This is a switch for a water filter and chlorine doser. Technology like this benefits many people but it could hurt clean water vendors or other people with jobs in clean water supply. Is it truly an appropriate technology? Photo by Erik Hersman / Flickr.

Welcome to The Big Design Questions, a weekly series that tests and challenges the design principles for creating appropriate technology outlined in our Introduction to Engineering for Global Development.

Khanjan Mehta, a contributing editor at E4C and head of the Humanitarian Engineering and Social Entrepreneurship (HESE) program at Penn State, and his students first posed this week’s question in a paper published in the IEEE Technology and Society Magazine. Khanjan offers his thoughts below and we’d like to put the question to the entire community if you would please share your comments at the end.

Technologies mentioned here and many more besides are available for review and comparison in our Solutions Library.

Is a Technology Appropriate if it Benefits Some People but Hurts Others?

Technology solutions may sometimes help some groups of people while hurting others. The reason why could be inadvertent or sometimes deliberate. Regardless of the intention, is a technology truly inappropriate if it compromises the livelihoods of certain people?

For example, a venture that provides people with safe drinking water at low costs can benefit many people. However, it might reduce the profits of bottled water and soda companies, or compromise the livelihoods of water vendors or racketeers.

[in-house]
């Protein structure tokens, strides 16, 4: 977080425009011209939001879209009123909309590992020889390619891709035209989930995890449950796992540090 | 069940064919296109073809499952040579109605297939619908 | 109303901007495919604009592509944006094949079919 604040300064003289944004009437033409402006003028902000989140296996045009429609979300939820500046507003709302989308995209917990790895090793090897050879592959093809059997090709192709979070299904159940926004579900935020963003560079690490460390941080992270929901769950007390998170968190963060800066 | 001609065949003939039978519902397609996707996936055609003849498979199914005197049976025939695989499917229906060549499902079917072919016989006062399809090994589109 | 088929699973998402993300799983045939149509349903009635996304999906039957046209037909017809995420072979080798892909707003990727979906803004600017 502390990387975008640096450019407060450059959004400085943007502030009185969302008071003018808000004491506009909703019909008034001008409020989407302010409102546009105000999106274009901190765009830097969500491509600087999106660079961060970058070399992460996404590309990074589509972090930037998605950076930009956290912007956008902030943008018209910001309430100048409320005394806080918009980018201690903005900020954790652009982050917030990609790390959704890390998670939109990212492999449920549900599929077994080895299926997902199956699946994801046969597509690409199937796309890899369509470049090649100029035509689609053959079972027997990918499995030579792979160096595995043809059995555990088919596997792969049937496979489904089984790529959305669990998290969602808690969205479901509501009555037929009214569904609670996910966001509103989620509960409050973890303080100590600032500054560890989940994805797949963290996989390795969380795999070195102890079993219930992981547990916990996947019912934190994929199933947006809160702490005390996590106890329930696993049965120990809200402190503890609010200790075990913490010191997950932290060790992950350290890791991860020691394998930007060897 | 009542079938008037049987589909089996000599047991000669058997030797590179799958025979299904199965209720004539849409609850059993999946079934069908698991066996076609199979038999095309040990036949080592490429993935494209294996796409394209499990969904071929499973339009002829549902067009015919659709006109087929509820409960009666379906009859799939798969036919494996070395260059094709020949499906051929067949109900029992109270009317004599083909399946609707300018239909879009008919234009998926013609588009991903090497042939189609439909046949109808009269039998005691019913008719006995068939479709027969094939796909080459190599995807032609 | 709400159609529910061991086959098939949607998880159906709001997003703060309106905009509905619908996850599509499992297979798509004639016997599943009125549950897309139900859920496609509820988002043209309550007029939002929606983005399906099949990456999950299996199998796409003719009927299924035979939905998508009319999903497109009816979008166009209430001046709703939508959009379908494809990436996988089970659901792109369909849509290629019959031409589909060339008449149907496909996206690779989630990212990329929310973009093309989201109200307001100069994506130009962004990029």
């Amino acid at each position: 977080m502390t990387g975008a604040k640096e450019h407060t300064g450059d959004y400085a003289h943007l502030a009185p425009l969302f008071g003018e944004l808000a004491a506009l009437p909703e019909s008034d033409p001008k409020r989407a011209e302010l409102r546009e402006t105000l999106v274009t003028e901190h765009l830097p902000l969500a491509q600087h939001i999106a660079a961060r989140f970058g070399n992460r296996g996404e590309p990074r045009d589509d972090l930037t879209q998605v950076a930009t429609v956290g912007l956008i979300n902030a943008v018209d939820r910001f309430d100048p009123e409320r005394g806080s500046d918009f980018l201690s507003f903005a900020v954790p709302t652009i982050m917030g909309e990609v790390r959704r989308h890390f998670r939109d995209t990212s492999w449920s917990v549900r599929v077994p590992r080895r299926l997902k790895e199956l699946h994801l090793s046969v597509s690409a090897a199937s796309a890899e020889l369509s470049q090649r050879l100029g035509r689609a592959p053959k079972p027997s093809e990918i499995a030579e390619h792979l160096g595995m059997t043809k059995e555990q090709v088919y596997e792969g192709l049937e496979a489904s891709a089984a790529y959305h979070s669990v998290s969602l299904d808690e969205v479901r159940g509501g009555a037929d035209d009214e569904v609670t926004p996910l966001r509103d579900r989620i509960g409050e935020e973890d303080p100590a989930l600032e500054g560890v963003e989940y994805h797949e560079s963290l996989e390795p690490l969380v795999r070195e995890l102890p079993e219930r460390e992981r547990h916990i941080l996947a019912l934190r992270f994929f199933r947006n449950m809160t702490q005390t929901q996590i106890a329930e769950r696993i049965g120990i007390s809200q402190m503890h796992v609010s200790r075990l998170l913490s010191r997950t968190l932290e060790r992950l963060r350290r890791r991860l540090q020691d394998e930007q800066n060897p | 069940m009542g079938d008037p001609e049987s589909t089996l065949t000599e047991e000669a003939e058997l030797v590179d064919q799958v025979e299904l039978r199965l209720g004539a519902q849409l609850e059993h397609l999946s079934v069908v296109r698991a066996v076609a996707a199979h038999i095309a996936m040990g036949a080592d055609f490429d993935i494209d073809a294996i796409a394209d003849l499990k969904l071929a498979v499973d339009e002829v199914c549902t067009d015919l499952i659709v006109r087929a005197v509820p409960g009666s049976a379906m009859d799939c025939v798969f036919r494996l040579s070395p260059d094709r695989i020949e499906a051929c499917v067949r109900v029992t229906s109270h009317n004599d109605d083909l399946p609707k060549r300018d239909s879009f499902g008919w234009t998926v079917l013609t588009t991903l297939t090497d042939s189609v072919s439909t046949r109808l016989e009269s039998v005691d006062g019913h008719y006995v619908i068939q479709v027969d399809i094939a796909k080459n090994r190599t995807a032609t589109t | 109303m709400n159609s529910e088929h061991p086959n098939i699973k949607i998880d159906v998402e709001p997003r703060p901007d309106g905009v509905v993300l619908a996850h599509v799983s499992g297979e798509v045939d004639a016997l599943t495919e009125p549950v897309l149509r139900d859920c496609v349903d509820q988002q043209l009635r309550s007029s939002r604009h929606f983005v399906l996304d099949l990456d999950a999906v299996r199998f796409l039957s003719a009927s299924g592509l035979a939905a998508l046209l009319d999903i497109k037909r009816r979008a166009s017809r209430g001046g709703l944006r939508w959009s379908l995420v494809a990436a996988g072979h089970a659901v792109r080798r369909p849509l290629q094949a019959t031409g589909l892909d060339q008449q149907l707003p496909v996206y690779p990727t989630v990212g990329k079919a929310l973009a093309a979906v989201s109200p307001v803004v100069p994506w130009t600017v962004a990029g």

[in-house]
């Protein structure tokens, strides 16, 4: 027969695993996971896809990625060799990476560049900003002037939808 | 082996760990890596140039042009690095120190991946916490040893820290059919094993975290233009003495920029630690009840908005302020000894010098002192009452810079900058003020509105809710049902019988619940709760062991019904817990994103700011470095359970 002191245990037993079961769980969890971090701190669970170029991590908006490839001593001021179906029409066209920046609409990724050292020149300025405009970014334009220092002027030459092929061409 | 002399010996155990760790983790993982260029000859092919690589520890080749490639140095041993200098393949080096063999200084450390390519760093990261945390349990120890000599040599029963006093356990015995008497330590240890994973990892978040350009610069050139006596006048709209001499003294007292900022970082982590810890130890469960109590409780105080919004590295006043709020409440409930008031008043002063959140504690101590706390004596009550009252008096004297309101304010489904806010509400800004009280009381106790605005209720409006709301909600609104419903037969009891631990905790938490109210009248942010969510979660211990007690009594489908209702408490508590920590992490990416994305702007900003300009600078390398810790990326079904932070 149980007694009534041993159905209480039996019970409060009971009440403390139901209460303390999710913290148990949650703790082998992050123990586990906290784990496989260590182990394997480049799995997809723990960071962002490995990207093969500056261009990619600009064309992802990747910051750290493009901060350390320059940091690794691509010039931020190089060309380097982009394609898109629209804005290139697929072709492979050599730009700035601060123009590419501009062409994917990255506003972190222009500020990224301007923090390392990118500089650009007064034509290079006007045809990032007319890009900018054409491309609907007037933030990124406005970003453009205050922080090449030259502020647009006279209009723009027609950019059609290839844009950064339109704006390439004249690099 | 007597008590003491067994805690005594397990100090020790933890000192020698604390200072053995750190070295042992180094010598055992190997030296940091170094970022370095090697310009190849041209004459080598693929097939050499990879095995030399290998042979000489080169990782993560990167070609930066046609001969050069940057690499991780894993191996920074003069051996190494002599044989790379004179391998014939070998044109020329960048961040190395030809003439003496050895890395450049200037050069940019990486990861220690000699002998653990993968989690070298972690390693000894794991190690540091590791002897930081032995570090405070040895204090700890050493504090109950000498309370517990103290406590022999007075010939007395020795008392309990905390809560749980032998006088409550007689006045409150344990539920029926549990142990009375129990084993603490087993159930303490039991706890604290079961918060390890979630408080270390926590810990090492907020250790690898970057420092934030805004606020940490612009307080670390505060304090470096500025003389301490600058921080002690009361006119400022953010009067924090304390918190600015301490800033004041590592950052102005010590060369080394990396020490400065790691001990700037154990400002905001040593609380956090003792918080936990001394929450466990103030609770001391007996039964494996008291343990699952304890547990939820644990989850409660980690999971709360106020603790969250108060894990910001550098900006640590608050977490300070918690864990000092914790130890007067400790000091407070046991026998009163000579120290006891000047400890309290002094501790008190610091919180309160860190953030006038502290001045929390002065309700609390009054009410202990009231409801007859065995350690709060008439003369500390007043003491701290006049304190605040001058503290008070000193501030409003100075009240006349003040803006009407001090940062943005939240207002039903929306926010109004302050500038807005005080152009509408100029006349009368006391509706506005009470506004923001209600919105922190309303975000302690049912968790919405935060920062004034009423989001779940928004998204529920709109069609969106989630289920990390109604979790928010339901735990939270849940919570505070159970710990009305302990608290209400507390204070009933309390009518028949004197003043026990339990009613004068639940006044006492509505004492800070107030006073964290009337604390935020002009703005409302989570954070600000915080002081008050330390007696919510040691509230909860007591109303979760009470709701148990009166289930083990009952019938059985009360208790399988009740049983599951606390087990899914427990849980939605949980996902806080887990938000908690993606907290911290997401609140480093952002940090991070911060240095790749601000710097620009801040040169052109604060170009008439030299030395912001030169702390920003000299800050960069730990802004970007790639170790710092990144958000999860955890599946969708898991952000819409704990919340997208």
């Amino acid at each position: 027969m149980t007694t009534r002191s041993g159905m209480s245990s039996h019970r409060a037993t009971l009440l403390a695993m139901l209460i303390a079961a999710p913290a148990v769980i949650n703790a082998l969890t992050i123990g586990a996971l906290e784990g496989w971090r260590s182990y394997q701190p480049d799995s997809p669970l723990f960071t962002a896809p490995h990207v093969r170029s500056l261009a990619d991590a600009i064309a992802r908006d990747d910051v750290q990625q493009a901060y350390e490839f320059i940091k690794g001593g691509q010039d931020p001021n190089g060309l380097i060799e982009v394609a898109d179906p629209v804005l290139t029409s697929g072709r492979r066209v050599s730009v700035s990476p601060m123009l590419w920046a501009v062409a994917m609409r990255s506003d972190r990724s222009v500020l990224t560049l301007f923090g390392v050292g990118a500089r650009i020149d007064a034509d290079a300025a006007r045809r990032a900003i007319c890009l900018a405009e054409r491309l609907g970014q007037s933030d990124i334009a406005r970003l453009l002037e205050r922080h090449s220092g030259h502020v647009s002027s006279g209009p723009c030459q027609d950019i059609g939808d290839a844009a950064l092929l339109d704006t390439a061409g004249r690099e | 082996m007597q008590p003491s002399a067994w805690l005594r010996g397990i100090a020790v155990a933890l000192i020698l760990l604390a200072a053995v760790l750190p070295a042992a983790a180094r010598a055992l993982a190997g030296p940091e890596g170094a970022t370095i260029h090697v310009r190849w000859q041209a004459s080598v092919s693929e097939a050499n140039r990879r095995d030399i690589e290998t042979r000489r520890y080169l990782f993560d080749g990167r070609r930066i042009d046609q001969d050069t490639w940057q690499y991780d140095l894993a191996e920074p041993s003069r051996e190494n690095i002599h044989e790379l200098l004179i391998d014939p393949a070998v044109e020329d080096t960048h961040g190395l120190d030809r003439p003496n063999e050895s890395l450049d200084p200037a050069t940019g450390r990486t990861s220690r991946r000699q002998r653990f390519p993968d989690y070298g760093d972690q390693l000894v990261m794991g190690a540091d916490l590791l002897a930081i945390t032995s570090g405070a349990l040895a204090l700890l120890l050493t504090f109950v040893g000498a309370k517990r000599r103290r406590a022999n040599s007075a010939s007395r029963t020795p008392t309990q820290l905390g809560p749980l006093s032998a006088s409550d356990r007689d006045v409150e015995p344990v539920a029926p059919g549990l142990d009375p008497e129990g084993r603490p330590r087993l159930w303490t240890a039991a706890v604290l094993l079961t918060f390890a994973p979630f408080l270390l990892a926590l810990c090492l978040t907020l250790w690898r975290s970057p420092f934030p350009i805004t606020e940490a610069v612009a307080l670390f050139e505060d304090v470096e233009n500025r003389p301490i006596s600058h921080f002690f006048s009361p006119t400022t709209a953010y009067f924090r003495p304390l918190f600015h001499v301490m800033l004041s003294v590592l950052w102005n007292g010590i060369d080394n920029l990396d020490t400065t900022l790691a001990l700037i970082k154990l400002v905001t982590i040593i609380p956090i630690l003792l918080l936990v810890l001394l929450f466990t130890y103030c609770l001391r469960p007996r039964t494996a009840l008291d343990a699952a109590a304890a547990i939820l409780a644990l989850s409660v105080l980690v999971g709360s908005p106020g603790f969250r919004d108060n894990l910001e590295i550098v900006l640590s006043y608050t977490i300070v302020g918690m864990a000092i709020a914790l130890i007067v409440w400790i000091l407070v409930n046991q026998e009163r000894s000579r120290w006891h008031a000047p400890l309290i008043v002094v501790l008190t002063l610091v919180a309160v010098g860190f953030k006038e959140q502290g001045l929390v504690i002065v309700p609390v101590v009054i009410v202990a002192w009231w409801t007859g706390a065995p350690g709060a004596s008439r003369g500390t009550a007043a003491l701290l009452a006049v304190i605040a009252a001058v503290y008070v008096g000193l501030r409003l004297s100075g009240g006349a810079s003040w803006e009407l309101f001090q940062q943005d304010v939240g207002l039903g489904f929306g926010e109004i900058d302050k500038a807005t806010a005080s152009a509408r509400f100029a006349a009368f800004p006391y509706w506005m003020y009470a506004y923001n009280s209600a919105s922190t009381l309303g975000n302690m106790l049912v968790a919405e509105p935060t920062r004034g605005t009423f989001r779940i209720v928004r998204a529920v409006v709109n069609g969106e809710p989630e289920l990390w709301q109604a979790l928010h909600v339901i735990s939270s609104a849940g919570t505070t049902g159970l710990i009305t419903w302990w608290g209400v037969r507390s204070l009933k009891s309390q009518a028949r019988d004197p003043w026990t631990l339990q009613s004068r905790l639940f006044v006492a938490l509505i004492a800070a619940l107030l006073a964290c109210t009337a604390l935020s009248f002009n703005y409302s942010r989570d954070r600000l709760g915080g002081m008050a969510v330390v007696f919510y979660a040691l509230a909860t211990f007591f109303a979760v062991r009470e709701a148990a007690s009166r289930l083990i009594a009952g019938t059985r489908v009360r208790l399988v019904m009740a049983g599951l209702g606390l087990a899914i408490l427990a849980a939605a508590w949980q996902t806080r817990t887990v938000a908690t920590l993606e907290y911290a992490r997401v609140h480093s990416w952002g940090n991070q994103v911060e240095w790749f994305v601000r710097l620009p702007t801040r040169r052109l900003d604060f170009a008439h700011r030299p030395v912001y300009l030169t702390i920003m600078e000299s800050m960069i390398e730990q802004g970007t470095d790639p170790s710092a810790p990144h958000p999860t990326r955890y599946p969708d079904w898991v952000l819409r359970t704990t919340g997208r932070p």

Similar challenges arise in food value chains and supply chains for all kinds of products. Customers may prefer to purchase a solar oven and make their own food instead of frequenting a street vendor.

And Information and Communication Technologies (ICTs), especially cellphones, can make supply chains more equitable and efficient, but do so by eliminating middlemen.

Ultimately, technologies will affect different people in different ways, and some may view the consequences as negative. My view, however, is that developers must avoid engaging in cultural imperialism and applying their own definition of negative (or positive) impact to the situation. Technology is merely a tool. The customers and communities should be able to decide whether they want to adopt the technology or not.

Societies can address the needs of those who are negatively impacted in many ways – by teaching them how to leverage the same technology, through re-education or re-skilling programs, or by innovating to find new opportunities for value creation. A technology that negatively affects a certain subset of the population could actually serve as an impetus to increase human capital and systemic efficiency by encouraging the displaced workers to thrive in another field.

What are your thoughts… can technology that hurts some people still be considered appropriate?

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